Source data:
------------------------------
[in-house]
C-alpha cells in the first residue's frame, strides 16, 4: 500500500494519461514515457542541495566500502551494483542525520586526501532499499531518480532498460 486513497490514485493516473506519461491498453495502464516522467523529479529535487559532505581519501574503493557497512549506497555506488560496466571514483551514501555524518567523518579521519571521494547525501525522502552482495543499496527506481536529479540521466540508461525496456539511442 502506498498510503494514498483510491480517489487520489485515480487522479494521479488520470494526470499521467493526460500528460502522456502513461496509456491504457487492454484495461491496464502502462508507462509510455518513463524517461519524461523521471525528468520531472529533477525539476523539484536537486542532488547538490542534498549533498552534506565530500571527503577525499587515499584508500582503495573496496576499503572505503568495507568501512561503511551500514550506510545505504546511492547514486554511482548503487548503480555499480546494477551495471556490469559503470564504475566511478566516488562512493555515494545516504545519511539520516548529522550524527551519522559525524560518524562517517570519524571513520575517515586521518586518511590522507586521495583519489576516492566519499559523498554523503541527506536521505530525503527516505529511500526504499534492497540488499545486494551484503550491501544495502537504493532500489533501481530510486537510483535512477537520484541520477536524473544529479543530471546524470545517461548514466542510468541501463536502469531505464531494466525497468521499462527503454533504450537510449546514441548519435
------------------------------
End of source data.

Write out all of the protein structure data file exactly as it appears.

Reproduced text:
[in-house]
C-alpha cells in the first residue's frame, strides 16, 4: 500500500494519461514515457542541495566500502551494483542525520586526501532499499531518480532498460 486513497490514485493516473506519461491498453495502464516522467523529479529535487559532505581519501574503493557497512549506497555506488560496466571514483551514501555524518567523518579521519571521494547525501525522502552482495543499496527506481536529479540521466540508461525496456539511442 502506498498510503494514498483510491480517489487520489485515480487522479494521479488520470494526470499521467493526460500528460502522456502513461496509456491504457487492454484495461491496464502502462508507462509510455518513463524517461519524461523521471525528468520531472529533477525539476523539484536537486542532488547538490542534498549533498552534506565530500571527503577525499587515499584508500582503495573496496576499503572505503568495507568501512561503511551500514550506510545505504546511492547514486554511482548503487548503480555499480546494477551495471556490469559503470564504475566511478566516488562512493555515494545516504545519511539520516548529522550524527551519522559525524560518524562517517570519524571513520575517515586521518586518511590522507586521495583519489576516492566519499559523498554523503541527506536521505530525503527516505529511500526504499534492497540488499545486494551484503550491501544495502537504493532500489533501481530510486537510483535512477537520484541520477536524473544529479543530471546524470545517461548514466542510468541501463536502469531505464531494466525497468521499462527503454533504450537510449546514441548519435